3. Neil Gaiman

While he might be the biggest rockstar of the writing world right now, Neil Gaiman is also probably the biggest stretch on this list in terms of content. You won’t really find any knights and swords or castles and dragons between his pages. No, Gaiman is king over the domain of urban fantasy, where magic, folklore, and mythology are infused in our own modern reality. It seems as though all of Gaiman’s fiction involves the fantastic and romantic elements of classic storytelling clashing with the values and motivations of real people in the real world. This inversion of classic elements of fantastic storytelling is something that GRRM strives for as well, with ASOIAF doing away with the notion of impervious heroes defeating vile villains as many expect from the fantasy genre. If that inversion is something you appreciated in ASOIAF, then I recommend picking up Gaiman’s American Gods, where classic deities from a variety of religions find themselves in a struggle against the new sources of modern worship, like Media and Information Technology.

2. Patrick Rothfuss

Imagine if the wit, snark, and intrigue of Tyrion Lannister’s chapters in ASOIAF spanned the entire books. Now imagine Tyrion himself was crossed with Harry Potter, learning magic at a university and trying to fight against a dark force that killed his parents. You would end up with Kvothe, the protagonist and narrator of Patrick Rothfuss’s Kingkiller Chronicle series. What really sets these books apart is the fact that it is narrated by its own hero – bringing into play wonderings of unreliable narration and questions of hero-depiction that most fantasy stories never delve into. Plus the hero himself is just fun to listen to. Kvothe is such a lovable jerk, slinging spells and quips and building himself a stack of enemies and endless problems as a result. Furthermore, through Kvothe’s love for song and flair, Rothfuss is able to deliver some truly lyrical and engaging prose. With its interesting protagonist, new spins on standard fantasy fanfare, and excellent writing craft, The Name of the Wind hooked me in just as deeply as ASOIAF did. If you have to choose only one book from this lengthy list, make sure it’s that one.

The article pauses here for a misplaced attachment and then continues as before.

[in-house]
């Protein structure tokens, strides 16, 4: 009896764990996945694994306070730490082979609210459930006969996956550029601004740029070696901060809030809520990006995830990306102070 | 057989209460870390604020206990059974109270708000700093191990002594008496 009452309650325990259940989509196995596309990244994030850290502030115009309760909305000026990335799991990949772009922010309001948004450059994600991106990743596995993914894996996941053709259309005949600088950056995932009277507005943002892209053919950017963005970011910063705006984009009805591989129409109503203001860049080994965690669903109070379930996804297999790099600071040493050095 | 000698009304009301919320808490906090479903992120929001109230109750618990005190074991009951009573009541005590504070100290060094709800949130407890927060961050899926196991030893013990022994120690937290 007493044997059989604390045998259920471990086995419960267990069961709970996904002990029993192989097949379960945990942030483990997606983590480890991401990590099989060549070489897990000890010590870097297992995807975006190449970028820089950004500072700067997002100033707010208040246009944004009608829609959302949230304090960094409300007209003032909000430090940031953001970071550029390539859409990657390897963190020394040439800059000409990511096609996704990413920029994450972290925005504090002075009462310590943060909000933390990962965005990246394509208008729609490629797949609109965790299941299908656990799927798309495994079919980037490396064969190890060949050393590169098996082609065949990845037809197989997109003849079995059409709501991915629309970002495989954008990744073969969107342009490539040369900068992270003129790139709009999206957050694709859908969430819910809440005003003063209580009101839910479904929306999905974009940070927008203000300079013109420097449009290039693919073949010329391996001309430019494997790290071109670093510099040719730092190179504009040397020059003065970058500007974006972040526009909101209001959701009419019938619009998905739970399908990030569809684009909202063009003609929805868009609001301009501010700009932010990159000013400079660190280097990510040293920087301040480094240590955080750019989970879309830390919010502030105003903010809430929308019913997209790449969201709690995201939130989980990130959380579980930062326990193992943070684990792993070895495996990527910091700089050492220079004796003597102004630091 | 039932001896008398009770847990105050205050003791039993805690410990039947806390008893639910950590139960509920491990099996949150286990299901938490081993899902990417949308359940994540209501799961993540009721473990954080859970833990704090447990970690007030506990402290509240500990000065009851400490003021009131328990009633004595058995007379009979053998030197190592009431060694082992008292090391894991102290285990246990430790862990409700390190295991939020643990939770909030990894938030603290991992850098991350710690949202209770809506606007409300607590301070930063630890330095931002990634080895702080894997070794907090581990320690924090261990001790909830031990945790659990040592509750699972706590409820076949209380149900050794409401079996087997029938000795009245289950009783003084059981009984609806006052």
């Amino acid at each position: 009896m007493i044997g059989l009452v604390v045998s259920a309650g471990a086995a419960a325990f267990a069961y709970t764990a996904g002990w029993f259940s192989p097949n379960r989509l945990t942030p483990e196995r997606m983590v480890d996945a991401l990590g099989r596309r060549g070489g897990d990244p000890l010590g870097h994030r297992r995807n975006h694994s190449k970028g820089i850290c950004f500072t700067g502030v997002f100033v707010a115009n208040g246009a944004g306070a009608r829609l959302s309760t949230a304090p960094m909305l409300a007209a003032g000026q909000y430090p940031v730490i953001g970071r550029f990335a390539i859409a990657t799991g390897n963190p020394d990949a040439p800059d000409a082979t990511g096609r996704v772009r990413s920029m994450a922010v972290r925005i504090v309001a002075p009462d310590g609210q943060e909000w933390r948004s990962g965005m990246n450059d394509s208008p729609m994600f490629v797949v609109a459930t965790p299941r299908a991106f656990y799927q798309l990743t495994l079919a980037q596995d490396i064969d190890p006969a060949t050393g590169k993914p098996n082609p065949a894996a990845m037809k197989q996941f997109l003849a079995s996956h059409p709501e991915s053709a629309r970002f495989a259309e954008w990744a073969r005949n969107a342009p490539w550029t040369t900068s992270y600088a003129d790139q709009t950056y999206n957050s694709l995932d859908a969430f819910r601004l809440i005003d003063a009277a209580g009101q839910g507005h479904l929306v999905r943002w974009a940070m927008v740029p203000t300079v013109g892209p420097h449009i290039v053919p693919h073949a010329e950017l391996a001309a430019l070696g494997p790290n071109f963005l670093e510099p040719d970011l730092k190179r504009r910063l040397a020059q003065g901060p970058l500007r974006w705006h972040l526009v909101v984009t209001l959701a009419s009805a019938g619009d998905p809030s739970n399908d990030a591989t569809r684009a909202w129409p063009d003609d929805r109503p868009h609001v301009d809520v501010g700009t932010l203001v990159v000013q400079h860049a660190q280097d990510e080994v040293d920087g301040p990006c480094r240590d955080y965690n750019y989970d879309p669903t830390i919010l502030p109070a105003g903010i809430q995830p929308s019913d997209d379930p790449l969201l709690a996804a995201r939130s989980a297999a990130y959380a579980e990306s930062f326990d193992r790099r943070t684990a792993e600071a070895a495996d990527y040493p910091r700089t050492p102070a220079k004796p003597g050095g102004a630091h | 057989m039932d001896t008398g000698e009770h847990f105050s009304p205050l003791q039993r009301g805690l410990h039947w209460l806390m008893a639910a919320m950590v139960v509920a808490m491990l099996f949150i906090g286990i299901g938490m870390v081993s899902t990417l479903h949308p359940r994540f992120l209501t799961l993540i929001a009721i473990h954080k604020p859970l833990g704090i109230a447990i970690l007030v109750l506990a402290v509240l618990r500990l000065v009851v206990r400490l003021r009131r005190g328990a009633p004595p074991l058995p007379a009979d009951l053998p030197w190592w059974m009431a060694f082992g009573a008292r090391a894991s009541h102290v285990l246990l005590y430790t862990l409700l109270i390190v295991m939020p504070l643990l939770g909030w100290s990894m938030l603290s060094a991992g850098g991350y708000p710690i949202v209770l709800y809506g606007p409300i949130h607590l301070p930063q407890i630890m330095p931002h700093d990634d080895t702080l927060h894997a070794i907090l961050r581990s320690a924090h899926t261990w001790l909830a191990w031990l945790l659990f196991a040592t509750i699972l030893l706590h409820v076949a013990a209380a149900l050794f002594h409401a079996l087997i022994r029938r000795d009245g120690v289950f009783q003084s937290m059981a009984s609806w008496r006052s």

1. George R. R. Martin

Wait, what? No, I’m not messing with you. While ASOIAF is George R. R. Martin’s magnum opus, the man has done a ton of other stuff as well. For starters, he’s released a few short stories set in the same world of ASOIAF centuries before the events of the main books take place (known as the “Dunk and Egg” novellas), giving insight into what life was like during the prime of the Targaryen dynasty. They are of the same quality, though with a slightly lighter tone than the ASOIAF novels. Plus they’re filled with a fair amount of easter eggs, nods to the fans, and bits of info that more hardcore fans have used in various fan theories. But beside all that, there are the entirely different novels that GRRM wrote before ASOIAF. The two I think are worth checking out are Fevre Dream and The Armageddon Rag, the former a vampire story set in the antebellum South, and the later a fantasy-laden mystery that examines the world of rock and roll in the 60s. They serve as interesting examinations of GRRM’s growth as a writer and let us see how he faces other facets of fantasy. So read up my friends! What better way to perform a literary rain dance than to read every single word written by our bearded lord of the Seven Kingdoms?